Making a business acquisition is a quick way to grow your company. But this type of transaction also carries several risks. In order to succeed, careful preparation is required. In this series of 4 articles, learn out about the important steps to take before, during and after an acquisition.
Pursuing an acquisition can prove to be a gigantic task. The key to success is to carry out the operation leaving as little as possible to chance. But it’s important to remember that an acquisition plan can meet with failure several times before ultimately coming to fruition. You need to be determined, organized and systematic. And you need to be able to start all over again when the targeted acquisition doesn’t work out. That being said, when the target company is interested in selling, here are the steps to follow.
At the very first meeting with the leaders of the target company, as a potential acquirer you must convince them that you are serious about the process, and then quickly determine if they are prepared to consider selling. If so, it’s important to know why they would like to sell their company. Once you know their reasons for selling, you’ll be in a better position to lead the negotiations.
The acquirer must also know how to gauge the chances of reaching a deal that will be satisfactory to both parties. Once again, there is the risk of trying to convince the owner to sell by offering too high a price.
Other buyers may also be interested in acquiring the target company, and this is not necessarily a bad thing. But not all buyers are equal. Some may be able to pay a higher price and derive greater profits from an acquisition if they are able to run it more efficiently or exploit certain synergies. It’s important to keep these factors in mind during negotiations.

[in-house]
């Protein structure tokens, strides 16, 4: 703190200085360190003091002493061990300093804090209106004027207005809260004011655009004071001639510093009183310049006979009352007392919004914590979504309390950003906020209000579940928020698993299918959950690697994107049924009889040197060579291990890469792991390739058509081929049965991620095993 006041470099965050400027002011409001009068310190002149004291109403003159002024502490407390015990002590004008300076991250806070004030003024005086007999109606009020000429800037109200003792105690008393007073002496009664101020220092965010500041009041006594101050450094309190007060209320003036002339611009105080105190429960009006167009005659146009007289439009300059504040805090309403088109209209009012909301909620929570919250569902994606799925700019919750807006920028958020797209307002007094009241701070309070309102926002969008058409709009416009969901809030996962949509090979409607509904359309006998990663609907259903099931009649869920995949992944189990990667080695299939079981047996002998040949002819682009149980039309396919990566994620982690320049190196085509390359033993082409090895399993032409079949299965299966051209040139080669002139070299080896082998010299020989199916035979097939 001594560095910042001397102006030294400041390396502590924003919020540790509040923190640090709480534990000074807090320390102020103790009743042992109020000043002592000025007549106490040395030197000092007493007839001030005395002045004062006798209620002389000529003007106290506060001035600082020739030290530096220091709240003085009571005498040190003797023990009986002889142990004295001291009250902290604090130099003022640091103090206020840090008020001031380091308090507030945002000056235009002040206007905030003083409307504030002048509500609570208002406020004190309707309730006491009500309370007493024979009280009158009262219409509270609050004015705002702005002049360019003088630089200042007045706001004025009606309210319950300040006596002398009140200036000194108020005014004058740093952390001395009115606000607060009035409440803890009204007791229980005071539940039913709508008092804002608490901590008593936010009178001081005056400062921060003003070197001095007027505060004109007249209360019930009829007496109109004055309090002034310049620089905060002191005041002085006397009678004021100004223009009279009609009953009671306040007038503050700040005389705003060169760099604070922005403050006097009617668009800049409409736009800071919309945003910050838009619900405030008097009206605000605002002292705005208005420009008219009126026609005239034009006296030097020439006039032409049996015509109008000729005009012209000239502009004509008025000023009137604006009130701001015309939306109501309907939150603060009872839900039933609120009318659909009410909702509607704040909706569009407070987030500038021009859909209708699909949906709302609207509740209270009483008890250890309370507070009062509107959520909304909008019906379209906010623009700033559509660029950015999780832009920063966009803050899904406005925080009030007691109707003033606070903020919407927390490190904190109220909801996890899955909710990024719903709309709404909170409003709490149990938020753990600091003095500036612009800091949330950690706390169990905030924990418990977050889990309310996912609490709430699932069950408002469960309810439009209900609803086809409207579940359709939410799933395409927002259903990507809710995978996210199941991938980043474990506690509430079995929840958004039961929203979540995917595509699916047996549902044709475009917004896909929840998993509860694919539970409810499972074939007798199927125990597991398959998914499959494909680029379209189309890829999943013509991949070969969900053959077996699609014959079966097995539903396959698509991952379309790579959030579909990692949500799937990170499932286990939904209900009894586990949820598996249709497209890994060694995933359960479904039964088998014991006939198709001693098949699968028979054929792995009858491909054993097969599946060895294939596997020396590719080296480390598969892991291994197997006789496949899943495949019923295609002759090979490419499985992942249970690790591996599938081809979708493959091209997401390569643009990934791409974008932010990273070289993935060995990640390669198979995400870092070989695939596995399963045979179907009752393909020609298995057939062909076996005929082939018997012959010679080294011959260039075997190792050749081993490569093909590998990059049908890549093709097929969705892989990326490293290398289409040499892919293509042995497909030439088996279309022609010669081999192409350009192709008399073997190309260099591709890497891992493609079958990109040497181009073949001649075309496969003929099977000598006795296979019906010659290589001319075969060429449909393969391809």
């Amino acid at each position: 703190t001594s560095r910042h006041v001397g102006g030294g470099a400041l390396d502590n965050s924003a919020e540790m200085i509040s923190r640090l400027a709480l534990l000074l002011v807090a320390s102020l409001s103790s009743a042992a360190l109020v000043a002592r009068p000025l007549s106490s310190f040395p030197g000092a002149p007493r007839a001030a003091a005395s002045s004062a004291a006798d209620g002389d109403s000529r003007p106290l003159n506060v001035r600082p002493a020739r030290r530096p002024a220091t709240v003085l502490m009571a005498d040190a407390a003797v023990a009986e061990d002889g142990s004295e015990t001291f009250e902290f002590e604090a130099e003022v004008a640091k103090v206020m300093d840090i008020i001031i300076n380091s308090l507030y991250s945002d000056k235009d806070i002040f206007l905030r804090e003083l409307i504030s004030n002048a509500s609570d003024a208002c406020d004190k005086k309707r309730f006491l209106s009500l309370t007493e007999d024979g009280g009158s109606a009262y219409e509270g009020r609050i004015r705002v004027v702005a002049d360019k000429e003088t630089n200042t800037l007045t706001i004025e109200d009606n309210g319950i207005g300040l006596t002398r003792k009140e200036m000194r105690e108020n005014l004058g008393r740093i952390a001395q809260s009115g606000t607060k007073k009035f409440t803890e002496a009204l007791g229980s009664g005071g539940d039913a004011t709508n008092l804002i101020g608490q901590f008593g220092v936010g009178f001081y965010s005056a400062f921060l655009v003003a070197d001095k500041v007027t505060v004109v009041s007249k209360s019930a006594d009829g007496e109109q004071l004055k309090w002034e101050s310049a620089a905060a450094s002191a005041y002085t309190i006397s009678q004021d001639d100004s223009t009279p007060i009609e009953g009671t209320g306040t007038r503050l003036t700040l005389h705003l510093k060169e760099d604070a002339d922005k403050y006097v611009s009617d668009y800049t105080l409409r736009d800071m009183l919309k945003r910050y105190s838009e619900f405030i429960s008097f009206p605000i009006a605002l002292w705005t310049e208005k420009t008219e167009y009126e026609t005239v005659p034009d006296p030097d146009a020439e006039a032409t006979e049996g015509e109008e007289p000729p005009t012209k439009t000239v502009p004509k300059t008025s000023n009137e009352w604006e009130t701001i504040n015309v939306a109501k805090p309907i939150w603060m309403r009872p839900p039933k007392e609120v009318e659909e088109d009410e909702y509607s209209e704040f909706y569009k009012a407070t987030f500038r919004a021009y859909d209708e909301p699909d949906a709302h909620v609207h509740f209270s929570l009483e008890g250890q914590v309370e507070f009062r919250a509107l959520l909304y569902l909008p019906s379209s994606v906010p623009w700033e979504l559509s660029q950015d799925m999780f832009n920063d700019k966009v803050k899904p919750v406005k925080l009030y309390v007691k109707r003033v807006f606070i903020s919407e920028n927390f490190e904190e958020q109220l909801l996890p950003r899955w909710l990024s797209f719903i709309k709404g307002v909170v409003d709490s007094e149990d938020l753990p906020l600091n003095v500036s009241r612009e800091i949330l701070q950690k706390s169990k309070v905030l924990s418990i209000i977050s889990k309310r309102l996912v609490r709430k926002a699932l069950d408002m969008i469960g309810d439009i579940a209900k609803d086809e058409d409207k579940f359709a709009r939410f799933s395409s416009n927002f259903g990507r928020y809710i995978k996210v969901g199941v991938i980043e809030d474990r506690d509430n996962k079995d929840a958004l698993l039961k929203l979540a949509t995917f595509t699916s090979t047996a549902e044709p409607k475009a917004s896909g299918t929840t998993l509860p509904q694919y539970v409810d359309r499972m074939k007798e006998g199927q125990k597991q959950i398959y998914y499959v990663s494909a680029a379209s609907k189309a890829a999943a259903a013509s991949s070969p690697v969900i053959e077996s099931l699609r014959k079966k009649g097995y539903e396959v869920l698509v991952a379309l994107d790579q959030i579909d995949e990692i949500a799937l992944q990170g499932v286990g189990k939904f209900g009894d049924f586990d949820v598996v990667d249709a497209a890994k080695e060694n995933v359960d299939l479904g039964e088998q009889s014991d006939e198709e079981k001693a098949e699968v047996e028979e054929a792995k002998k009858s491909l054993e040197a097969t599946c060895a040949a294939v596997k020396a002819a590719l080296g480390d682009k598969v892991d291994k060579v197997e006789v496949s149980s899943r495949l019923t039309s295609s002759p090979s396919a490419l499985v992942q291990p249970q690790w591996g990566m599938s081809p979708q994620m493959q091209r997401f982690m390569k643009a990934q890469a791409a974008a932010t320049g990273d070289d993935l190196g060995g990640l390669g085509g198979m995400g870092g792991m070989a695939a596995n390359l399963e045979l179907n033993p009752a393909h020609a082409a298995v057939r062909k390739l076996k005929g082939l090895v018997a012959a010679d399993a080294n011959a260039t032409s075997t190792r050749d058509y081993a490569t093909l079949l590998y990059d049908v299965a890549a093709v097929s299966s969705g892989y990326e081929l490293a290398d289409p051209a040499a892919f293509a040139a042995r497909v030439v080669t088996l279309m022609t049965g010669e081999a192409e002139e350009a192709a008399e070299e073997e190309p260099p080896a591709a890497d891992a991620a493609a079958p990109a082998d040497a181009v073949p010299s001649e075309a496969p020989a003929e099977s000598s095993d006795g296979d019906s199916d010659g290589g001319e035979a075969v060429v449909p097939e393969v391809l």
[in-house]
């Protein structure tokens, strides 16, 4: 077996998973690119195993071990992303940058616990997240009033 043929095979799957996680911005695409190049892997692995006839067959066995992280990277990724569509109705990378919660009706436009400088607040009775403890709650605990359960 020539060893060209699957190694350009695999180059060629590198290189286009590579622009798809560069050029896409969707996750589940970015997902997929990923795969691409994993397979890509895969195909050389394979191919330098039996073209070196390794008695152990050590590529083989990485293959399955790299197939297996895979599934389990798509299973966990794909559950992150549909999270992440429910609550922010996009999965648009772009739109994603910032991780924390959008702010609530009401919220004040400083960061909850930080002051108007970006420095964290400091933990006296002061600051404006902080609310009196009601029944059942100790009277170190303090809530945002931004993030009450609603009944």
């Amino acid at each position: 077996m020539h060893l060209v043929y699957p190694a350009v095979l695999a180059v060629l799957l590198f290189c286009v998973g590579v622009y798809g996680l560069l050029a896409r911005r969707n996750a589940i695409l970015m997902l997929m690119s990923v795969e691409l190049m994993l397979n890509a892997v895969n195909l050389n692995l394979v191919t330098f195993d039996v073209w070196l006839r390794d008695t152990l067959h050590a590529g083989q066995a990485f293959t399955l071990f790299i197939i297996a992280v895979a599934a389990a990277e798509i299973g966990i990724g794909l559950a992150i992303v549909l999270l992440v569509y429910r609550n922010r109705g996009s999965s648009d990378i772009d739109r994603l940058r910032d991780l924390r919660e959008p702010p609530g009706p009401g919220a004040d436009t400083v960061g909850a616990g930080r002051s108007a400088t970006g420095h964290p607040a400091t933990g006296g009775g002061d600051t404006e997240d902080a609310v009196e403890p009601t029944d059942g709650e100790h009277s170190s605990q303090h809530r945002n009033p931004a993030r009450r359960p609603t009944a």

A first offer must leave room for negotiation, specifically on price. Unless you are taking part in a formal call for offers, the first price proposed is never the final one. You must display some flexibility and be prepared to compromise, without however going beyond the limits you set at the beginning.
You must also be prepared to walk away from negotiations if it seems that an agreement on the price and terms will not be possible.
Before making an offer, the acquirer must know exactly how the plan will be financed. Ideally, you would have enough cash in reserve to pay for the acquisition in its entirety. However, that situation is rare. If reserve cash is not sufficient to cover the deal, which is generally the case, the acquirer will need a financing plan.
If the acquirer wants to call on the firm’s shareholders or its other suppliers of capital, then they will need to come to an agreement with them on the type of acquisition to be financed as well as on the terms of financing.
An acquisition must also be closely planned with your banker, who is a front-line partner in this type of operation. The entire financing structure of the company that is making the acquisition comes into play. The possibility of financing any acquisition will depend on the type of company being targeted and the type of financing available. Various financing solutions are available to acquirers, such as a balance of sale from the seller (a.k.a. vendor financing or vendor take-back), or external financing which may come from a bank, a private investor or a venture capital fund. Your advisors can help you reach the right financing decision.